Empowering women through conservative policy

House Republican Conference Chair Cathy McMorris Rodgers (R-WA), Rep. Mia Love (R-UT), Rep. Martha Roby (R-AL), and Rep. Ann Wagner (R-MO) joined Becky Norton Dunlop at the Heritage Foundation for a Women’s History Month discussion about how all issues are ‘women’s issues.’ From family life to public policy to free enterprise, they touched on it all!

Chair McMorris Rodgers joins this event as part of her ongoing Faces of Tax Reform discussions. The Chair’s Faces of Tax Reform tour has taken her across the country, where she has led roundtable conversations and listening sessions with minority entrepreneurs, families in North Carolina, workers in Michigan, small business owners inVirginia, and locals in Pennsylvania.

She highlighted the ways in which the Tax Cuts & Jobs Act, our pro-family, pro-growth tax reform bill, are positively impacting women’s lives across the country, including helping her hometown of Spokane build a women’s shelter.

Check out their full panel discussion here and scroll ↓ for key excerpts from the Chair’s remarks:


“One example that I wanted to share with you was in the Tax Cuts & Jobs Act that recently passed. One of the provisions in that bill is an elimination of the corporate Alternative Minimum Tax. Because of that provision, Premera Blue Cross in Washington state just this week announced that they are dedicating $40 million to reinvest in communities across Washington state. This includes $1 million to the Hope House, a women’s shelter in Spokane. I recently visited this shelter and met some of these women….they pressed upon me that every day they are turning women away. They are so excited to have this $1 million because they have plans for a tripling of their capacity.

“Now let me ask you this, who would you trust more to make a difference for your neighbors in need, like the women at Hope House? Would you trust government bureaucrats in Washington, D.C. who often only see these challenges as numbers on a piece of paper? Or would you trust the people in Spokane that are on the ground that are meeting them every day?

“The answer here is obvious…$40 million dollars in the hands of real people — in our communities — is going to go a lot further than if we would have just kept it here in Washington, D.C. This is just one example of how conservative principles, conservative values, are the ones that promote freedom, opportunity, and a limited federal government that will have an opportunity for a better life.”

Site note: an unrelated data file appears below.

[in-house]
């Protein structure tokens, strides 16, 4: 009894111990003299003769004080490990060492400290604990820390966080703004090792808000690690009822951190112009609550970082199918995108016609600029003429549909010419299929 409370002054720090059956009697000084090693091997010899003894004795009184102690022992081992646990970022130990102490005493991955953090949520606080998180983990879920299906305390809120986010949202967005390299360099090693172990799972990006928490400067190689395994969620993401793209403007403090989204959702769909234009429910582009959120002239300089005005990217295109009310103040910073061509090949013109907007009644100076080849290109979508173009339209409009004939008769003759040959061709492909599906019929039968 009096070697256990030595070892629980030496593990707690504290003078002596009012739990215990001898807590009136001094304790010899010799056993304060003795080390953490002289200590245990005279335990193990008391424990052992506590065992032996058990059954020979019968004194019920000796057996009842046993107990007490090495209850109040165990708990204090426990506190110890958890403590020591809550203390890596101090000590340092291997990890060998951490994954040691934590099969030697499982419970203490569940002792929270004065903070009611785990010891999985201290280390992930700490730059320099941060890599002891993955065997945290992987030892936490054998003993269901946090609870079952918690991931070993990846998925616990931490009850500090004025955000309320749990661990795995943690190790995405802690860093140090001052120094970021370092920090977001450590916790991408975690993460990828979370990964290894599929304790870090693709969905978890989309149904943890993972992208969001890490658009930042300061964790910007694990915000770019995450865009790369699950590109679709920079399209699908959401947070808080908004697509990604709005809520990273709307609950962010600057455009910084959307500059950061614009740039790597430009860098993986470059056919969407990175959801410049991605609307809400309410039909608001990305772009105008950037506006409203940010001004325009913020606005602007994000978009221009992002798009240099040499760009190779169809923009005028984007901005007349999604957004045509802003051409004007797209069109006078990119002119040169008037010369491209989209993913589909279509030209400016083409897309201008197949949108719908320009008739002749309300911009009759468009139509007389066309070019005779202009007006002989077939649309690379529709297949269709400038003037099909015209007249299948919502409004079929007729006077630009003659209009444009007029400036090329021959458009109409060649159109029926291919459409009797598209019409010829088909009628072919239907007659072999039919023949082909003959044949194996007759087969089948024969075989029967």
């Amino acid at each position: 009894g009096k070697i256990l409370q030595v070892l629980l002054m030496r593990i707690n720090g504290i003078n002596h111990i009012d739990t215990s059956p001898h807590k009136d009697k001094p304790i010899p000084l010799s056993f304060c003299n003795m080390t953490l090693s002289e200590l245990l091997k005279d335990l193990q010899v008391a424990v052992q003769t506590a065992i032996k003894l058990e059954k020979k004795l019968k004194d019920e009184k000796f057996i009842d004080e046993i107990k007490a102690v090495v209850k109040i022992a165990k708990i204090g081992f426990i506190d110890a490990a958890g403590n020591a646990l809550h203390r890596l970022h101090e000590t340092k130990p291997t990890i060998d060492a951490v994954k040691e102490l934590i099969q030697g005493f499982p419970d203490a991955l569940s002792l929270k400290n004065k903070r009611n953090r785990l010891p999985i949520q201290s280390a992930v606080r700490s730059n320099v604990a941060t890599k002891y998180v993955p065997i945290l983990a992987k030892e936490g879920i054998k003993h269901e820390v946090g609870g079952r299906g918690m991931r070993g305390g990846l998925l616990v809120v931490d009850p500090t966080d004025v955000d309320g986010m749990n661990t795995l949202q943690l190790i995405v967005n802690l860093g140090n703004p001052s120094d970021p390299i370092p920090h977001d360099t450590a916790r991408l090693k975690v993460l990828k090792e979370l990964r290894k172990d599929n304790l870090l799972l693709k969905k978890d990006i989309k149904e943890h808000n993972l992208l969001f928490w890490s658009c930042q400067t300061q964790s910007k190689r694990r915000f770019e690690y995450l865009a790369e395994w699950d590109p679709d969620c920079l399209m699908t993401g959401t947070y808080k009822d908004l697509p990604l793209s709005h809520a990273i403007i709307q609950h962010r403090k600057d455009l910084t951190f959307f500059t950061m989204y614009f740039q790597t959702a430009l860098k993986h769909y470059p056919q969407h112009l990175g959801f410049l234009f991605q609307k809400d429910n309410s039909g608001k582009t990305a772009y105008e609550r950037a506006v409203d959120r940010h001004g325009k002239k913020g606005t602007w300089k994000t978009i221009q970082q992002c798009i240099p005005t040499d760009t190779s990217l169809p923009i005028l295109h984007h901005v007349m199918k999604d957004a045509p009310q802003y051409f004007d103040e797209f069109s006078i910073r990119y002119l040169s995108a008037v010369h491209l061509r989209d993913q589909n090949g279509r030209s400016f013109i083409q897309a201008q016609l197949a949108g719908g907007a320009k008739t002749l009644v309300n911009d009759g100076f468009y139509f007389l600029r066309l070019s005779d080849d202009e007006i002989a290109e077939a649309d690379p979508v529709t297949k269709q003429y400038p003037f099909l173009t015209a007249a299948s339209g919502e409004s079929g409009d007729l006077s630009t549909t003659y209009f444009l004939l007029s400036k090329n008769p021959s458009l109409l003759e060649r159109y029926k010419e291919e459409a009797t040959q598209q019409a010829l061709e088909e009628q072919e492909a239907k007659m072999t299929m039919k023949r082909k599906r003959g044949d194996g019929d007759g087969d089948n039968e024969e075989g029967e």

“There’s other provisions within the tax bill, I know you’ve heard many of these. The doubling of the Child Tax Credit. The preservation of the Adoption Tax Credit. The expanded 529 accounts that include K-12 education for those families that want to invest in education themselves. For moms like myself, who are raising a son with disabilities, the ABLE to Work provision that will now allow a child with disabilities who has a 529 account to go explore work, see what’s out there, maybe get an internship or a part-time job and put that money into their ABLE account so it doesn’t jeopardize their benefits. There’s a lot that’s been done, but the work continues.”


“We did a tour around the tax reform bill before it was passed. We went around to different states. We ended up going to Virginia, Michigan,North Carolina, and Pennsylvania. Small business owners and farmers would talk about wanting to pay their employees more, wanting to give higher benefits to their employees, but as a small business owner they just felt that because of the tax burden and because of the health care costs it was not possible.

“You could hear in their voices that they were very frustrated because they wanted to do more for their employees. As this bill…is being implemented, [employers] are investing in their employees, whether it’s the bonuses they’ve been able to give, or those that have been expanding benefits….it’s given some optimism to people that was really needed. I think for several years now it’s really been a hunker down mode trying to get through, trying to survive. The optimism, the hope, is what’s most exciting to me and that we can keep that going so that people — women, everyone — will start dreaming again about what’s possible.”


“One thing we often hear about are the ‘women’s issues.’ I think everyone on this panel is going to suggest to you that all issues are women’s issues, and the work we do day in and day out is going to is so important to everyone in the country — men, women, and children. Women care about defense, finance, health care and everything in between, and it’s really the conservatives that are moving forward the policies that are going to empower women, as well as everyone else.”

“’m proud to serve currently as the Chair of the Republican Conference and work on many policies that are about promoting people and empowering people all across this country. For some, it’s the importance of getting rid of the red tape that often stifles innovation and next generation thinking; move ahead more choices in health care; provide tools for education choice and opportunity; protect the dignity of life; provide tax relief. It’s a long list, but I’m proud of the fact that this Congress has addressed all of those issues — and more! We are about putting power back in the hands of individuals, not keeping those decisions here in Washington, D.C. And because all issues are women’s issues, we need to be writing policies that reflect us and our priorities.”